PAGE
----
The court's analysis necessarily therefore turns to the interpretation of that statutory provision, Bradley wrote, and, if the meaning of the language is plain, the court's inquiry ends.

"The text of (the statute) is plain," Bradley wrote. "It authorizes the Legislature's joint committee on legislative organization to set the 'work schedule' for the biennial term."

The pivotal text, of course, is 'work schedule' and the dispositive question is whether the work schedule can specify when the Legislature will meet, Bradley wrote.

"The law itself says so," she wrote. "Given the nature of the legislative function, a 'work schedule' for the Legislature necessarily expresses when the body will meet. The Legislature consists of the people's representatives who are elected to meet and enact laws for Wisconsin. A 'work schedule' in the context of a legislature would be meaningless without specifying when and how to meet."

Because the Legislature cannot perform its constitutionally assigned work unless it meets in the chambers of the Senate and the Assembly at the state capitol to vote on proposed legislation, the plain text of the statute, directing a committee of the Legislature to "develop a work schedule for the legislative session," satisfies the "provided by law" requirement under the constitution, the majority concluded.

Both the governor and the League conceded that the statute was the "law" referenced in the constitution, Bradley observed, but then they argued the statute limits the Legislature's meeting to a "regular" session only and does not authorize the "extraordinary" session.

Not so, the majority determined.

"While the statute does not use the term 'extraordinary' session, the absence of that word in (the statute) does not make an extraordinary session unconstitutional, just as the absence of the words 'floorperiods,' and 'committee work periods' from the statute doesn't make those meetings unconstitutional either," Bradley wrote. "If 'extraordinary sessions' are unconstitutional because the term does not appear in (the statute), so are 'floorperiods' and any other characterization the Legislature adopts to describe its business."

Of course, Bradley acknowledged, the League argued that floorperiods are constitutional because the joint resolution sets forth floorperiods as part of the regular session.

Not so, the majority found.

"(The joint resolution) says no such thing," Bradley wrote. "(The joint resolution) mentions floorperiods, but nowhere does it confine floorperiods to regular sessions. The only reference to 'regular' sessions within (the joint resolution) appears in six paragraphs concerning 'bills to governor' in which (the joint resolution) sets deadlines for sending bills to the governor that have 'been passed by both houses, in regular, extraordinary, or special session.'"

Indeed, Bradley wrote, bills are passed during floorperiods, and the joint resolution ties floorperiods to all three types of sessions: regular, extraordinary, and special sessions.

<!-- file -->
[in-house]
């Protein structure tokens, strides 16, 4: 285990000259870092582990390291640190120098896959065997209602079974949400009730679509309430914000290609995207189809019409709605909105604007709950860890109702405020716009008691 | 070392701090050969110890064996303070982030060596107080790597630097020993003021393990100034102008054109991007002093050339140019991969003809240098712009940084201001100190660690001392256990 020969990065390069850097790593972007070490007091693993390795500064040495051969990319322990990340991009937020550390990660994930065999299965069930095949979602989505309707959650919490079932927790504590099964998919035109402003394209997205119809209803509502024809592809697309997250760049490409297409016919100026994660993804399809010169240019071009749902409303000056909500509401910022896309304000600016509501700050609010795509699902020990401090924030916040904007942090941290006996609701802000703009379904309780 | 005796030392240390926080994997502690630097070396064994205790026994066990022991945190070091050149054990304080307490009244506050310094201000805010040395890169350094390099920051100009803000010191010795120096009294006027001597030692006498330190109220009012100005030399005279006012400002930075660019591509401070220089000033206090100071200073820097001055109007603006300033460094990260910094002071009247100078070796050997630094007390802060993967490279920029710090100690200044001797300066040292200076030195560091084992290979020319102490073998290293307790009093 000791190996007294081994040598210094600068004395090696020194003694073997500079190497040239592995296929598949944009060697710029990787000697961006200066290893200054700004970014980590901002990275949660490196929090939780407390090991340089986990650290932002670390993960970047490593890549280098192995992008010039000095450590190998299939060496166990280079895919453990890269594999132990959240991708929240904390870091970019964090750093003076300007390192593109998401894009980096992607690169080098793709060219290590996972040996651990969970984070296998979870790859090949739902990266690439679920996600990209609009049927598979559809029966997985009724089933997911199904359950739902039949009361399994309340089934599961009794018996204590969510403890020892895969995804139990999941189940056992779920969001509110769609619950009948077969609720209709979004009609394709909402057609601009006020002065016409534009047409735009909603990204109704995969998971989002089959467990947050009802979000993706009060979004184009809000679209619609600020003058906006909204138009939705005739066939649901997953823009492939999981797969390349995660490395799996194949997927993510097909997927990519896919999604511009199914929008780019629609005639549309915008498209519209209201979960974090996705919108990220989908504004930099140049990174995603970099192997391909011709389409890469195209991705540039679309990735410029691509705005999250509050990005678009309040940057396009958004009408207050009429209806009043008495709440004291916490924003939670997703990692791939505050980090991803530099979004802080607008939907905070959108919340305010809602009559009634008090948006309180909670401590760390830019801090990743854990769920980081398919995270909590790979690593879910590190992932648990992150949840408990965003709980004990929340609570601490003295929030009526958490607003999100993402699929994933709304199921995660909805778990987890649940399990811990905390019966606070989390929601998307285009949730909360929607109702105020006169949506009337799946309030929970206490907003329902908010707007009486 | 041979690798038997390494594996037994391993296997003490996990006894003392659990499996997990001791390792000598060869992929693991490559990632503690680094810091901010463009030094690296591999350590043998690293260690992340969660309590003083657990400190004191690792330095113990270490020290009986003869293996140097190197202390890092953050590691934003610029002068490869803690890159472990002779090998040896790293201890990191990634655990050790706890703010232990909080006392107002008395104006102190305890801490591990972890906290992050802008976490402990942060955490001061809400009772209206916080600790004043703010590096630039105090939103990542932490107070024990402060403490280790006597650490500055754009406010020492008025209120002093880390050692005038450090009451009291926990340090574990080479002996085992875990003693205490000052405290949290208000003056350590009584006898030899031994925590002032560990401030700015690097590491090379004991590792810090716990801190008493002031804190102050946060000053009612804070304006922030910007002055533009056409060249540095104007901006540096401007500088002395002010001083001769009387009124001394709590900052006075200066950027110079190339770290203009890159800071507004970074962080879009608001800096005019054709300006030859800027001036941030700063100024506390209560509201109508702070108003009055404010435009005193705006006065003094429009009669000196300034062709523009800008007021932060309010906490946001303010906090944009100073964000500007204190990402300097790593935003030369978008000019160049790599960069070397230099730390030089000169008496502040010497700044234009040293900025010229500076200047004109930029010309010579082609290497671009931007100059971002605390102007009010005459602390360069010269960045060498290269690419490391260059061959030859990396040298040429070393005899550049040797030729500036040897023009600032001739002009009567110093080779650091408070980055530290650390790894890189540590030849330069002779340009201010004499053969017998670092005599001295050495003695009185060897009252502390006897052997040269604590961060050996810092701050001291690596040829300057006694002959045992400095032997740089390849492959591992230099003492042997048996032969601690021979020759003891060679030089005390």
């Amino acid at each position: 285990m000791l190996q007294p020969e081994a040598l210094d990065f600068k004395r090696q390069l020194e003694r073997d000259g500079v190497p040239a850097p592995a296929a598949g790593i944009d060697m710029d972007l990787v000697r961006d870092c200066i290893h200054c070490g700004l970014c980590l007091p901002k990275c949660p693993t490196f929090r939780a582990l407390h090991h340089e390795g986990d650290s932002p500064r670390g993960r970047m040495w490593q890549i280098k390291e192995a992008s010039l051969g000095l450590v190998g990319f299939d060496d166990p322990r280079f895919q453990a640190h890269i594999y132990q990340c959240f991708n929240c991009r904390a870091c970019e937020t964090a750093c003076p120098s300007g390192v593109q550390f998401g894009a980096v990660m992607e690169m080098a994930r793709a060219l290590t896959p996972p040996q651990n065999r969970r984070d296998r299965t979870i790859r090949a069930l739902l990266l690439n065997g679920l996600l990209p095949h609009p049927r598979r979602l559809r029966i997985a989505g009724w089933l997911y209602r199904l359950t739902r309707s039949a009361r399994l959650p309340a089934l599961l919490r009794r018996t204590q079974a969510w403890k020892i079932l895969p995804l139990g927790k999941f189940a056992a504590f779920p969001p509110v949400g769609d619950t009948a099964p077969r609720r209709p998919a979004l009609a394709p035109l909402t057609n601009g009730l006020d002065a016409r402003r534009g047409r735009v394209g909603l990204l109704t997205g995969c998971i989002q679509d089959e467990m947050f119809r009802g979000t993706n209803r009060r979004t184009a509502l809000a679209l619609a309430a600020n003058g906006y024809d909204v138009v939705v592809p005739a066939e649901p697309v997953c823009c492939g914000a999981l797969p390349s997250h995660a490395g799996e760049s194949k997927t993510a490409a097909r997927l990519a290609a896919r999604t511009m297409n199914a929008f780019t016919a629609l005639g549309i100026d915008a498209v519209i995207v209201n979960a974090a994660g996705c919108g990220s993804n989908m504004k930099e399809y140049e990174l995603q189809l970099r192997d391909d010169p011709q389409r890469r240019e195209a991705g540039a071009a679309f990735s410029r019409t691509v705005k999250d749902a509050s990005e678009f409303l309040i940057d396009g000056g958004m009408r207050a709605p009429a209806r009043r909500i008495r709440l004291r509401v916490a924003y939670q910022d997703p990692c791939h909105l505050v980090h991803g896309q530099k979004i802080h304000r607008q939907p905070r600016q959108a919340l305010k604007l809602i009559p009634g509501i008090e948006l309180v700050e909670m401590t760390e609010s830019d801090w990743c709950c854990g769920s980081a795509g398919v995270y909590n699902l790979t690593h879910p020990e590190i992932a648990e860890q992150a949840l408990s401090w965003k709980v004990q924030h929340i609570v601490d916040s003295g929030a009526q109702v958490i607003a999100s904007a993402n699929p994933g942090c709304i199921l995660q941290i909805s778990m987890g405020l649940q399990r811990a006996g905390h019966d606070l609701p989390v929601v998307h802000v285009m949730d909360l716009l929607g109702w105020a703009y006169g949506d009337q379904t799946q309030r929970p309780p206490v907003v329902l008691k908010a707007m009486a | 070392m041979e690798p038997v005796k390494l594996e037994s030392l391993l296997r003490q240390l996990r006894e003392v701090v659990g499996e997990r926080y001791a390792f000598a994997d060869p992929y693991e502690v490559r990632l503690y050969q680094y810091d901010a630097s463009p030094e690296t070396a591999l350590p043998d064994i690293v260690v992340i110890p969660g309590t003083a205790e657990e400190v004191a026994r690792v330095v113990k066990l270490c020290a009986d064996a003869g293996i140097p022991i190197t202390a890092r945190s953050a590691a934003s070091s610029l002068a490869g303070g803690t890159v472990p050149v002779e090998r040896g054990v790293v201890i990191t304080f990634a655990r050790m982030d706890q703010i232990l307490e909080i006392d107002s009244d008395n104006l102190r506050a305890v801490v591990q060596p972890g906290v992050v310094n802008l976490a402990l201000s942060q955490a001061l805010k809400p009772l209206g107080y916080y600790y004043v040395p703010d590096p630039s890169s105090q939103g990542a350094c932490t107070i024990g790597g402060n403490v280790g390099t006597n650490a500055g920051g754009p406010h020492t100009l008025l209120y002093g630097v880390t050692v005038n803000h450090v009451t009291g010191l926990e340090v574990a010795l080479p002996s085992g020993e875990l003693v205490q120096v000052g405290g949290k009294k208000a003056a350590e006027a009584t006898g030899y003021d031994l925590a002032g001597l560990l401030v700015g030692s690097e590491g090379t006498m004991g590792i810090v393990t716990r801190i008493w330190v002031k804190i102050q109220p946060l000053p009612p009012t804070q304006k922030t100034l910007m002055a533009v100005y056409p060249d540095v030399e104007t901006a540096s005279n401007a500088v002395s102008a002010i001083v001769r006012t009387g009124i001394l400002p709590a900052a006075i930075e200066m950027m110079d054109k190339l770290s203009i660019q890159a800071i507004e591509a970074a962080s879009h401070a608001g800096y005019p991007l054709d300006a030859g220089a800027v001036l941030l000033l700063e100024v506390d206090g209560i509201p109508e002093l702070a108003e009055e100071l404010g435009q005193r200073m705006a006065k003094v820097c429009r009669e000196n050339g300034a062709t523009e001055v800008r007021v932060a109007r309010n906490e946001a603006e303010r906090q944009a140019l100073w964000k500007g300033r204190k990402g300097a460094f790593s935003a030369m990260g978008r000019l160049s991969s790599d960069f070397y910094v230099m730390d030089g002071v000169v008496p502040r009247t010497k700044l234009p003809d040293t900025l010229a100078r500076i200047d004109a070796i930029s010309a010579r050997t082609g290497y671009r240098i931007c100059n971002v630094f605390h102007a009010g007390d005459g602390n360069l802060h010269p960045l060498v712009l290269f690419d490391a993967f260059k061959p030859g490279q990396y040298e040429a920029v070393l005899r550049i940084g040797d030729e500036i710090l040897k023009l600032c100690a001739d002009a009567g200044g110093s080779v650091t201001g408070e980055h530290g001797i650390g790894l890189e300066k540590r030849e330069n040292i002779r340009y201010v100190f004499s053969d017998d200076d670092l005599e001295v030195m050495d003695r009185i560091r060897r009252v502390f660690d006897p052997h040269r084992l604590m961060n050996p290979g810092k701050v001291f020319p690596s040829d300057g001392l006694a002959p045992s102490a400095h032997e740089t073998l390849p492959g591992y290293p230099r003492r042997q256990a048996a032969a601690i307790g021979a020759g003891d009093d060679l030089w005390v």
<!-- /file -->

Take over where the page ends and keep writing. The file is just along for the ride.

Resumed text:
"The term 'floorperiods' does not appear in the statute at all," she wrote. "'Floorperiods,' like 'extraordinary sessions,' are terms the Legislature uses in setting its work schedule in order to conduct the business pertinent to the legislative process. The specific terminology it chooses is not prescribed or limited by our constitution or by statute."

Separation of powers

The high court also declined to consider whether the Legislature violated its own rules and procedures by convening into closed session.

"The constitution does not mandate any procedural rules governing the enactment of legislation; rather, it merely directs the Legislature to prescribe its time of meeting 'by law' and empowers the Legislature 'to determine the rules of its own proceedings,'" Bradley wrote. "Because the Legislature met its constitutional obligation to provide by law the time of its meetings, any recourse against errors in the execution of the Legislature's own procedures is properly pursued within the political realm not in courts of law."

Indeed, Bradley wrote, while the justices examined the work schedule the Legislature adopted in the joint resolution to govern its proceedings, generally "this court will not determine whether internal operating rules or procedural statutes have been complied with by the legislature in the course of its enactments."

"We reviewed (the joint resolution) for the limited purpose of ensuring the Legislature's compliance with the constitution's directives governing the exercise of legislative powers," she wrote. "Those directives are few in number and broadly stated. As pertinent to this case, the constitution requires the Legislature to meet at such time as the Legislature itself statutorily decrees, and confers discretion on the Legislature to determine for itself the rules of its own proceedings. This court 'will not intermeddle in what we view, in the absence of constitutional directives to the contrary, to be purely legislative concerns.' In convening the December 2018 extraordinary session, the Legislature fully complied with all applicable constitutional mandates. Our judicial review proceeds no further."

In the end, Bradley wrote for the majority, the Legislature remains accountable to the people of Wisconsin for any failure to follow its self-imposed statutory or procedural rules.

"The judiciary serves as a check on the Legislature's actions only to the extent necessary to ensure the people's elected lawmakers comply with our constitution in every respect," she wrote. "Provided the Legislature acts in accordance with its mandates, the constitution confers no power on the judiciary to enjoin or invalidate laws as a consequence for deficiencies in the implementation of internally imposed legislative procedures."

Simply put, Bradley concluded, the December 2018 extraordinary session of the Wisconsin Legislature was constitutional.

"The text of Article IV, Section 11 of the Wisconsin Constitution directs the Legislature to meet at a time provided by law," she wrote. "Wisconsin Stat. § 13.02(3) constitutes the law authorizing the Legislature to set its own biennial work schedule. The extraordinary session comports with the constitution because it occurred as provided by law. The terminology the Legislature chooses to accomplish the legislative process is squarely the prerogative of the Legislature."

The Wisconsin constitution itself affords the Legislature absolute discretion to determine the rules of its own proceedings, Bradley wrote.

"Recognizing the Legislature's rules and procedures reside solely within the legislative domain, we review only whether the Legislature acted in accordance with the Wisconsin Constitution," she wrote. "Having so concluded, this court's jurisdiction ends."

Richard Moore is the author of the forthcoming "Storyfinding: From the Journey to the Story" and can be reached at